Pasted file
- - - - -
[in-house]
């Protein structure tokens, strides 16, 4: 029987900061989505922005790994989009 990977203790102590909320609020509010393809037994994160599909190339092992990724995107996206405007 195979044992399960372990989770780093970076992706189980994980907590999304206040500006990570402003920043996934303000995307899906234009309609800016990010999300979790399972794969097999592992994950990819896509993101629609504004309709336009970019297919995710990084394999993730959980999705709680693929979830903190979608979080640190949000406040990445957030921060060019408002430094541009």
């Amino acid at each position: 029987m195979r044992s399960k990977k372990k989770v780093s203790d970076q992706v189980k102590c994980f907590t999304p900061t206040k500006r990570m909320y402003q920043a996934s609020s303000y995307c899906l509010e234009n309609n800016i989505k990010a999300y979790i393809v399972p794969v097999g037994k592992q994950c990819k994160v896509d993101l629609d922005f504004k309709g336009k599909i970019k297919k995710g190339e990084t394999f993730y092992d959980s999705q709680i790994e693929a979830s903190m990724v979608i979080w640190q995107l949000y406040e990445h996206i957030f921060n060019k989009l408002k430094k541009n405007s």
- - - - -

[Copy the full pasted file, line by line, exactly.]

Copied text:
[in-house]
């Protein structure tokens, strides 16, 4: 029987900061989505922005790994989009 990977203790102590909320609020509010393809037994994160599909190339092992990724995107996206405007 195979044992399960372990989770780093970076992706189980994980907590999304206040500006990570402003920043996934303000995307899906234009309609800016990010999300979790399972794969097999592992994950990819896509993101629609504004309709336009970019297919995710990084394999993730959980999705709680693929979830903190979608979080640190949000406040990445957030921060060019408002430094541009």
């Amino acid at each position: 029987m195979r044992s399960k990977k372990k989770v780093s203790d970076q992706v189980k102590c994980f907590t999304p900061t206040k500006r990570m909320y402003q920043a996934s609020s303000y995307c899906l509010e234009n309609n800016i989505k990010a999300y979790i393809v399972p794969v097999g037994k592992q994950c990819k994160v896509d993101l629609d922005f504004k309709g336009k599909i970019k297919k995710g190339e990084t394999f993730y092992d959980s999705q709680i790994e693929a979830s903190m990724v979608i979080w640190q995107l949000y406040e990445h996206i957030f921060n060019k989009l408002k430094k541009n405007s």